If you managed to crash at just the right time in Guerrilla Games PC port of Horizon Zero Dawn, you can play through segments of the title while still locked in a kids body.
The timing appears to be right around the point where Aloy grows up; crashing to desktop and restarting will greet you with the apparently impossible task of running around as kid Aloy where adult Aloy should be.
At the moment, it doesn’t appear feasible for the game to properly progress as users are trying to play through as the littler version of Aloy; abilities such as zip-lining and climbing are greatly strained as the movement appears to be intentionally hamstrung; making sense as Guerrilla aimed to give players the experience of playing as a clumsy kid.
We give it a month before speed-runners learn how to use this to some wild advantage where the hitbox changes drastically between the two versions, leading attacks to fall flat when they would have otherwise connected.
Further, child Aloy doesn’t have a death animation; you shouldn’t be able to actually die as child-version of Aloy, meaning she stretches oddly when the player drops off of a cliff.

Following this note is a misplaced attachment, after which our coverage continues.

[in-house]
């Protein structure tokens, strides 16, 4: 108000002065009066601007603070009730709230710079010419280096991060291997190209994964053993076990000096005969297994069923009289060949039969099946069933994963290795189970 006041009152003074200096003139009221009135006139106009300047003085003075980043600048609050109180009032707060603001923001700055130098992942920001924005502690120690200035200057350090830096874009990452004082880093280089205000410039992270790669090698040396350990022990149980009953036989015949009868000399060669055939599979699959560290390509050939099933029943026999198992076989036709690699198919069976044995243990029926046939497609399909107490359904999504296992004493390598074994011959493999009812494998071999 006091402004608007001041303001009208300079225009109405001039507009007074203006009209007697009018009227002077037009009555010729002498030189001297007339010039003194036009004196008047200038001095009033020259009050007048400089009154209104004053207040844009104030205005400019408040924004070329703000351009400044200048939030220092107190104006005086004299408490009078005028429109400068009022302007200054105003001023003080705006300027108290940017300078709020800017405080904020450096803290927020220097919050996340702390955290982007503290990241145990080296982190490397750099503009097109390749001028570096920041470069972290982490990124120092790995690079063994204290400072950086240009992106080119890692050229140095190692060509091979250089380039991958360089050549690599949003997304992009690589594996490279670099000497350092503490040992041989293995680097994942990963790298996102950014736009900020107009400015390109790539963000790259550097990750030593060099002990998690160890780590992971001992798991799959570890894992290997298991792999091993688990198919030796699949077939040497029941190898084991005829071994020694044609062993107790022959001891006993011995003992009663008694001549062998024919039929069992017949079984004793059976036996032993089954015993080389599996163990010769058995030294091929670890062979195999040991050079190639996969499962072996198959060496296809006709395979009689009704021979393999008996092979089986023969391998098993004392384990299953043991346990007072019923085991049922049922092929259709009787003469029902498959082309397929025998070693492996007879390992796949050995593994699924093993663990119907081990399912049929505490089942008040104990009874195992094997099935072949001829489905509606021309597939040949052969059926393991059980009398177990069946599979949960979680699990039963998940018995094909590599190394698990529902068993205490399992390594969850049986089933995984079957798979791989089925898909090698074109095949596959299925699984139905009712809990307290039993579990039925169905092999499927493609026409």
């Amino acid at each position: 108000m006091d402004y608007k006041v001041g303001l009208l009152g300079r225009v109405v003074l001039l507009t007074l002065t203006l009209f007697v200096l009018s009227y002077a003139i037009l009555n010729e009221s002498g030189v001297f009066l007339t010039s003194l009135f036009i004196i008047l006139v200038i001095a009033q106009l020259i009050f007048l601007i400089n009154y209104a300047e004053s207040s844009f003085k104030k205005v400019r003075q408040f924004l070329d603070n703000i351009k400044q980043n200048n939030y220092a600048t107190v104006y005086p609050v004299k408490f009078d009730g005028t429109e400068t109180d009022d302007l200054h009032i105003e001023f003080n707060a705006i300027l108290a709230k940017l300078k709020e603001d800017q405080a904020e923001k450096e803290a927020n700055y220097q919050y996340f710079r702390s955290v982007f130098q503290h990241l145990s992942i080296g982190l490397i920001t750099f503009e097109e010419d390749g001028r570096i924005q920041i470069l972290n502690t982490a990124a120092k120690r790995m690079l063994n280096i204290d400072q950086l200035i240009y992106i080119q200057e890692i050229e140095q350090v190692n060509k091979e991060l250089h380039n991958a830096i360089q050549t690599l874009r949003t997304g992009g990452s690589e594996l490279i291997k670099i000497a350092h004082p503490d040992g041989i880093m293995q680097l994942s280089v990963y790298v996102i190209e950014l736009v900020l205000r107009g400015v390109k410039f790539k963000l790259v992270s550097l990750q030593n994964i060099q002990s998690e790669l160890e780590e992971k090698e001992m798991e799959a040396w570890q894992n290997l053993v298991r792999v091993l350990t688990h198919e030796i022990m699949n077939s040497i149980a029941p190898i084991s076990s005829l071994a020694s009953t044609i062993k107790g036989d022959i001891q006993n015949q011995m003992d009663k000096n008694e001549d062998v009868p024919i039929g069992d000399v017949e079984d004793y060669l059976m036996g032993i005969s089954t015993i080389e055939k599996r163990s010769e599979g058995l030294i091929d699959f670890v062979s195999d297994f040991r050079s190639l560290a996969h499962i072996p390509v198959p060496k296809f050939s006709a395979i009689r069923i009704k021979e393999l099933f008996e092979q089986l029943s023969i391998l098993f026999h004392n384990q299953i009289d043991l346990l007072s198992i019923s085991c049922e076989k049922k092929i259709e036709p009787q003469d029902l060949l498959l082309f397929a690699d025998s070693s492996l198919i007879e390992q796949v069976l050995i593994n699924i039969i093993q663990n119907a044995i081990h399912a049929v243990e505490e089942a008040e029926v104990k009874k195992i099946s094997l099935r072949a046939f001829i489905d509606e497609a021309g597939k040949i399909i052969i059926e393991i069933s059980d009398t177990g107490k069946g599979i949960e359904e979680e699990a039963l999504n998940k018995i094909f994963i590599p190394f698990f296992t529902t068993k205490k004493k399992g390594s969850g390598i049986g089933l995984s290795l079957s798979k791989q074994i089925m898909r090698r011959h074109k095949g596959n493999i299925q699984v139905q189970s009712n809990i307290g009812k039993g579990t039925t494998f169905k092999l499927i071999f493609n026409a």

To the credit of Guerrilla, they’ve been keeping their ears close to the ground as they explore the possible pitfalls of porting the title over to PC; they caught the post on Reddit ten hours after it was up to ask additional questions about how the user managed to create this bug; it involved crashing multiple times throughout the tutorial.
You can watch this fascinating oddity yourself thanks to Leo via YouTube.
It’s admittedly strange, but one of the more interesting bugs that have seemed to plague the title since it’s rough release.
Oddly enough, the majority of the fan base hasn’t even approached the actual gameplay of Horizon Zero Dawn itself, from the sidequests where everyone dies immediately after talking to you, to the need to shove multiple arrows into the skull of an enemy before they do you the credit of dying.
Instead, that vast number of reviews (at least that are based on Steam) merely discuss whether or not the game can actually run; once fixed, Guerrilla should likely experience a wealth of positive reviews from users that can’t refund and are simply grateful that they can finally play what they’ve purchased.
Porting to PC can be difficult, even more so when you have an inexperienced team finding themselves in the strange waters of PC gaming instead of consoles, where Guerrilla typically resides; as long as they make right by their consumers at the end of the day, we can all appreciate the stranger issues that crop up.